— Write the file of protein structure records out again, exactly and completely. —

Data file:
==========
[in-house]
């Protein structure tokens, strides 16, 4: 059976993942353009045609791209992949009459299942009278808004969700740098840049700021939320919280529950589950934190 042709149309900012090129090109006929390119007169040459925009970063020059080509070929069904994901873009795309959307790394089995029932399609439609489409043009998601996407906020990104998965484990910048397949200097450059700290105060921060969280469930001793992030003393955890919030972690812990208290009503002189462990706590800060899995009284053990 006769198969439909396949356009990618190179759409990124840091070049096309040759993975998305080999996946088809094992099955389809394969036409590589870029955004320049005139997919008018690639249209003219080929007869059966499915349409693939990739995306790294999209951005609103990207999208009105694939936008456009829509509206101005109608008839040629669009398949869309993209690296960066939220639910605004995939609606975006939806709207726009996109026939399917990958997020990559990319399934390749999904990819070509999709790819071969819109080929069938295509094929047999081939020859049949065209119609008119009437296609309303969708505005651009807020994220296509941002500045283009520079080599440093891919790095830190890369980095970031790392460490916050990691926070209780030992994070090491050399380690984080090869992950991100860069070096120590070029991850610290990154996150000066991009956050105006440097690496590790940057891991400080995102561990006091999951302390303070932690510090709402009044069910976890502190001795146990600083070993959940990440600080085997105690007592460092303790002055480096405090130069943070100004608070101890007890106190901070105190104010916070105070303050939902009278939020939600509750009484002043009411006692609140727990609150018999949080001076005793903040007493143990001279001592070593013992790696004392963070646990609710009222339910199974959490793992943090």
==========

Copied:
[in-house]
């Protein structure tokens, strides 16, 4: 059976993942353009045609791209992949009459299942009278808004969700740098840049700021939320919280529950589950934190 042709149309900012090129090109006929390119007169040459925009970063020059080509070929069904994901873009795309959307790394089995029932399609439609489409043009998601996407906020990104998965484990910048397949200097450059700290105060921060969280469930001793992030003393955890919030972690812990208290009503002189462990706590800060899995009284053990 006769198969439909396949356009990618190179759409990124840091070049096309040759993975998305080999996946088809094992099955389809394969036409590589870029955004320049005139997919008018690639249209003219080929007869059966499915349409693939990739995306790294999209951005609103990207999208009105694939936008456009829509509206101005109608008839040629669009398949869309993209690296960066939220639910605004995939609606975006939806709207726009996109026939399917990958997020990559990319399934390749999904990819070509999709790819071969819109080929069938295509094929047999081939020859049949065209119609008119009437296609309303969708505005651009807020994220296509941002500045283009520079080599440093891919790095830190890369980095970031790392460490916050990691926070209780030992994070090491050399380690984080090869992950991100860069070096120590070029991850610290990154996150000066991009956050105006440097690496590790940057891991400080995102561990006091999951302390303070932690510090709402009044069910976890502190001795146990600083070993959940990440600080085997105690007592460092303790002055480096405090130069943070100004608070101890007890106190901070105190104010916070105070303050939902009278939020939600509750009484002043009411006692609140727990609150018999949080001076005793903040007493143990001279001592070593013992790696004392963070646990609710009222339910199974959490793992943090």